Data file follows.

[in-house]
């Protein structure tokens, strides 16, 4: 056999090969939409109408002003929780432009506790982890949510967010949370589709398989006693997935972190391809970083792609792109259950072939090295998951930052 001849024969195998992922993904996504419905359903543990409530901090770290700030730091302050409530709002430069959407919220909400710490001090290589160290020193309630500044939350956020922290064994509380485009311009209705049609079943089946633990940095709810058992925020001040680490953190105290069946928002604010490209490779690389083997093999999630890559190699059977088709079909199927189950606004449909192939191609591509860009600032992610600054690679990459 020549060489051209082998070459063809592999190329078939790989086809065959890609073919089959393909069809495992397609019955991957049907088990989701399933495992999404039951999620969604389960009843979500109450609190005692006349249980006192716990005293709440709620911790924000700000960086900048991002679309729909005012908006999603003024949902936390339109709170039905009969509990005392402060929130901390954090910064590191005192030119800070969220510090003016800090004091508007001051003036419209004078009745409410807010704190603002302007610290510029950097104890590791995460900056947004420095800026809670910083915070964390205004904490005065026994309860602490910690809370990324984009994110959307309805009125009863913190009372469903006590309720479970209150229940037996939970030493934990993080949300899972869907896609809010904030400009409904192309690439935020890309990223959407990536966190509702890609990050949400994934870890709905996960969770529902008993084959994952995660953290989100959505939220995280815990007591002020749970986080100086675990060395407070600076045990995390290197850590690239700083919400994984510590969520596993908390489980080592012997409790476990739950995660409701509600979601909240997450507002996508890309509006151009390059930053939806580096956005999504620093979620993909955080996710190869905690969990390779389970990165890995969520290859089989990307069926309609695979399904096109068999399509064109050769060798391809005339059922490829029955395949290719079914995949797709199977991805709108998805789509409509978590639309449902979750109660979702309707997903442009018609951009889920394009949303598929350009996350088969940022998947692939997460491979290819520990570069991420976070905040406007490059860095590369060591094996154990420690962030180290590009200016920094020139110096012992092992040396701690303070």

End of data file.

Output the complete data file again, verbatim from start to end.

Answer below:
[in-house]
């Protein structure tokens, strides 16, 4: 056999090969939409109408002003929780432009506790982890949510967010949370589709398989006693997935972190391809970083792609792109259950072939090295998951930052 001849024969195998992922993904996504419905359903543990409530901090770290700030730091302050409530709002430069959407919220909400710490001090290589160290020193309630500044939350956020922290064994509380485009311009209705049609079943089946633990940095709810058992925020001040680490953190105290069946928002604010490209490779690389083997093999999630890559190699059977088709079909199927189950606004449909192939191609591509860009600032992610600054690679990459 020549060489051209082998070459063809592999190329078939790989086809065959890609073919089959393909069809495992397609019955991957049907088990989701399933495992999404039951999620969604389960009843979500109450609190005692006349249980006192716990005293709440709620911790924000700000960086900048991002679309729909005012908006999603003024949902936390339109709170039905009969509990005392402060929130901390954090910064590191005192030119800070969220510090003016800090004091508007001051003036419209004078009745409410807010704190603002302007610290510029950097104890590791995460900056947004420095800026809670910083915070964390205004904490005065026994309860602490910690809370990324984009994110959307309805009125009863913190009372469903006590309720479970209150229940037996939970030493934990993080949300899972869907896609809010904030400009409904192309690439935020890309990223959407990536966190509702890609990050949400994934870890709905996960969770529902008993084959994952995660953290989100959505939220995280815990007591002020749970986080100086675990060395407070600076045990995390290197850590690239700083919400994984510590969520596993908390489980080592012997409790476990739950995660409701509600979601909240997450507002996508890309509006151009390059930053939806580096956005999504620093979620993909955080996710190869905690969990390779389970990165890995969520290859089989990307069926309609695979399904096109068999399509064109050769060798391809005339059922490829029955395949290719079914995949797709199977991805709108998805789509409509978590639309449902979750109660979702309707997903442009018609951009889920394009949303598929350009996350088969940022998947692939997460491979290819520990570069991420976070905040406007490059860095590369060591094996154990420690962030180290590009200016920094020139110096012992092992040396701690303070």